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To: Eric Brunner-Williams in Portland Maine <brunner@nic-naa.net>
Cc: Edward Lewis <edlewis@arin.net>, ietf-provreg@cafax.se, jaap@sidn.nl, brunner@nic-naa.net
From: Edward Lewis <edlewis@arin.net>
Date: Mon, 24 Mar 2003 16:21:09 -0500
In-Reply-To: <200303241644.h2OGilGL062506@nic-naa.net>
Sender: owner-ietf-provreg@cafax.se
Subject: Re: [ietf-provreg] Our "Privacy Issue"

At 11:44 -0500 3/24/03, Eric Brunner-Williams in Portland Maine wrote:
>I'm not convinced that the issue of contention is technical.

Then I've failed in my description of the problem.

As we sit, EPP requires the registrar to make decisions on whether 
the submission of a piece of data will be accorded the proper 
handling with regards to privacy.  The issue is that EPP forces the 
registrar into this posture, there is no choice.

What the IESG has asked of us is to make EPP possible to support a 
scenario in which a registrar gives the data and policy request to 
the registry and then let the registry decide what to do. 
Furthermore, a basic framework for this is desired to be part of the 
base protocol.

The IESG is doing this through the role of protocol design engineer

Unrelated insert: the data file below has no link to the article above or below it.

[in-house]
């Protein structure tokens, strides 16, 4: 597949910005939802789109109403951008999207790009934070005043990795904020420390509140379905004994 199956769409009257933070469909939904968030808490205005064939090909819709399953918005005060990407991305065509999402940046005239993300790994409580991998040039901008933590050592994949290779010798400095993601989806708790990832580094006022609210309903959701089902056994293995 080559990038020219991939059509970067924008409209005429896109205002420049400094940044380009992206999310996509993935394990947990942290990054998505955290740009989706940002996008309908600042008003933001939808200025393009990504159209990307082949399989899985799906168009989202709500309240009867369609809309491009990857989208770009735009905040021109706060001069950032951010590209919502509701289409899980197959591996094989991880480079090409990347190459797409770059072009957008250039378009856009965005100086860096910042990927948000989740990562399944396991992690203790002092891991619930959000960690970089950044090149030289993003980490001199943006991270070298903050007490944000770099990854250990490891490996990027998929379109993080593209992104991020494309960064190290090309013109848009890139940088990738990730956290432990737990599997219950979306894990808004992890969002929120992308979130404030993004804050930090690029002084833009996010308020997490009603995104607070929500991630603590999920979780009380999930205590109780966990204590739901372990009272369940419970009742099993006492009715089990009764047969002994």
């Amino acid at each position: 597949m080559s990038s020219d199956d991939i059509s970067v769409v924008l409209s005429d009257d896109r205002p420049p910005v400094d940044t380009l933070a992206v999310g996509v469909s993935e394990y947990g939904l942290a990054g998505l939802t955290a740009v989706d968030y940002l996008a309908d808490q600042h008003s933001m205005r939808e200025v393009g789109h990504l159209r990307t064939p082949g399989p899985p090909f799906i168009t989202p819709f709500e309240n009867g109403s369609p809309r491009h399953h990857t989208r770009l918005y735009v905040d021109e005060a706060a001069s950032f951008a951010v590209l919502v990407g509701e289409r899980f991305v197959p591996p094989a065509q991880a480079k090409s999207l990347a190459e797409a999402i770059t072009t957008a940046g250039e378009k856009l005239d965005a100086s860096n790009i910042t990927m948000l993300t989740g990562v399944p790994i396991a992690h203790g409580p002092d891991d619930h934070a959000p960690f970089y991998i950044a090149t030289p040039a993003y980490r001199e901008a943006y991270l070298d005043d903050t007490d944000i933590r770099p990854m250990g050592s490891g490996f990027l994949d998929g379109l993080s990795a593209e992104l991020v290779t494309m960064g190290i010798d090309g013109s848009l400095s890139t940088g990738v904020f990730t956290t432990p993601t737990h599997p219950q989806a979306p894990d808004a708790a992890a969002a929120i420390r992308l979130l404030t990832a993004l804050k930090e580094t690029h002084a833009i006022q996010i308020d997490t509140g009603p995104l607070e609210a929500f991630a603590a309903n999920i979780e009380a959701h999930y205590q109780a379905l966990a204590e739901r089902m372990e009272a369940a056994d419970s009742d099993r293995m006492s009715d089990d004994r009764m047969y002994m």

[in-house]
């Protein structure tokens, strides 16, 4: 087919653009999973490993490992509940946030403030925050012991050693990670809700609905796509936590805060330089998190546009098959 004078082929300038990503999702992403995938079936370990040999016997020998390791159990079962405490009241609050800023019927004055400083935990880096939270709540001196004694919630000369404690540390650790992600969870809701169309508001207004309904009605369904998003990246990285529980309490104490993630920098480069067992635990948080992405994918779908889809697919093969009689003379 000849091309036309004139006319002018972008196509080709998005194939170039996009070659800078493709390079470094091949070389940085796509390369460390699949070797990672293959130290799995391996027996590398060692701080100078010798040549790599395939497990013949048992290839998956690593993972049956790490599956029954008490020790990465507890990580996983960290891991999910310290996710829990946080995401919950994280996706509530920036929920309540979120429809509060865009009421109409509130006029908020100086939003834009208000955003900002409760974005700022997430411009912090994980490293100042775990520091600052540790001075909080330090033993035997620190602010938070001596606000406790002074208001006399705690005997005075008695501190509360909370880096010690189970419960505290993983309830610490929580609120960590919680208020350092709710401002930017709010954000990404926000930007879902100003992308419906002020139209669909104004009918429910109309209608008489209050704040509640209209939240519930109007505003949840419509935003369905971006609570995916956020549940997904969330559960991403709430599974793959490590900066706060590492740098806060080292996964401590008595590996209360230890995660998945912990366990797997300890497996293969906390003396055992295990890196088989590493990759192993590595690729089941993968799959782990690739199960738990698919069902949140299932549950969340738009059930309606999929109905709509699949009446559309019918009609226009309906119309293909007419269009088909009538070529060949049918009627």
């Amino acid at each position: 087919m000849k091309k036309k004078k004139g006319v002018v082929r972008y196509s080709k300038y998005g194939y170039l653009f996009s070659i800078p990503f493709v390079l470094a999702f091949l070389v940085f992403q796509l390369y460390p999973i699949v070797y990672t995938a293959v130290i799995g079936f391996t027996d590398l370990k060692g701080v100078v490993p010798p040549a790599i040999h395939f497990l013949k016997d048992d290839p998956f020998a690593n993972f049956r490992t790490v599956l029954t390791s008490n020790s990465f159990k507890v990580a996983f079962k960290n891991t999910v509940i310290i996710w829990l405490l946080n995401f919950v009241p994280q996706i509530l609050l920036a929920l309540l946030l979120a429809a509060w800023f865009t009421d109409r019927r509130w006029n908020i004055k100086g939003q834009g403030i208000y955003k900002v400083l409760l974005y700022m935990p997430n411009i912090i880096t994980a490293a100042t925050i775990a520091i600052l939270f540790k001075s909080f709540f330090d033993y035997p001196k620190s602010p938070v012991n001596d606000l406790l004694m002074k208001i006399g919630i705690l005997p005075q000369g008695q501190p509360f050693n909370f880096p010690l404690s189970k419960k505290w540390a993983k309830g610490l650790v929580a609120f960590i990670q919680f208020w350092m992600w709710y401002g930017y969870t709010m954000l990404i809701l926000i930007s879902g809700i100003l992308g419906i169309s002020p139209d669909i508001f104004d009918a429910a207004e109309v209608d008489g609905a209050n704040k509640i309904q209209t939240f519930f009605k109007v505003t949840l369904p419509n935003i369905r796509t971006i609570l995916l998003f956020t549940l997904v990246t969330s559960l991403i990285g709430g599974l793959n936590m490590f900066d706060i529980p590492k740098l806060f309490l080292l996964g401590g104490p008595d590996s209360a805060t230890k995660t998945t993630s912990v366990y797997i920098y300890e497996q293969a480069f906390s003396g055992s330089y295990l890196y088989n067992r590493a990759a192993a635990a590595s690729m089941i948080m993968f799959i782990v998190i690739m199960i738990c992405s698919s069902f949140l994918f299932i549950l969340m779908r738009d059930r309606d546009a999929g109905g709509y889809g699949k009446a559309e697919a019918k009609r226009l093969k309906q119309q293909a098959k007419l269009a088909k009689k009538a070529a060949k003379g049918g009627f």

review - recognizing functionality that oughta be in a protocol but 

>The registry announces a session-policy. Implementors are free
>to evaluate the registry-announced policy, and implement local policy,
>e.g., accept the policy and propogate policied data, or decline.

But the only option available to users of the client is to decide 
whether or not to make the registration.  We want more of an option 
than that.

>To me, it _was_ just distributed read and write access mechanisms to
>shared store, with a specific syntax. If someone claims read-on-43
>exhaustively defines "privacy", I don't care. It doesn't exhaustively
>define _read_.

I don't think anyone is trying to link privacy to what's on port 43 
(whois to most of us).  The goal isn't to tie privacy to any 
publication mechanism.  This is done with the intent that during the 
phase of reaching towards DS, we will have more tools for dealing 
with privacy.  Features are more easily removed from PS to DS than 

>Enforcement is a whole different can of worms, unless this is just a

Enforcement is part of policy and we are making every effort to sidestep it.

>Nope. Seems technically flawed to me, and worse than what we had.

I don't see how.
Edward Lewis                                            +1-703-227-9854
ARIN Research Engineer

I've had it with world domination.  The maintenance fees are too high.

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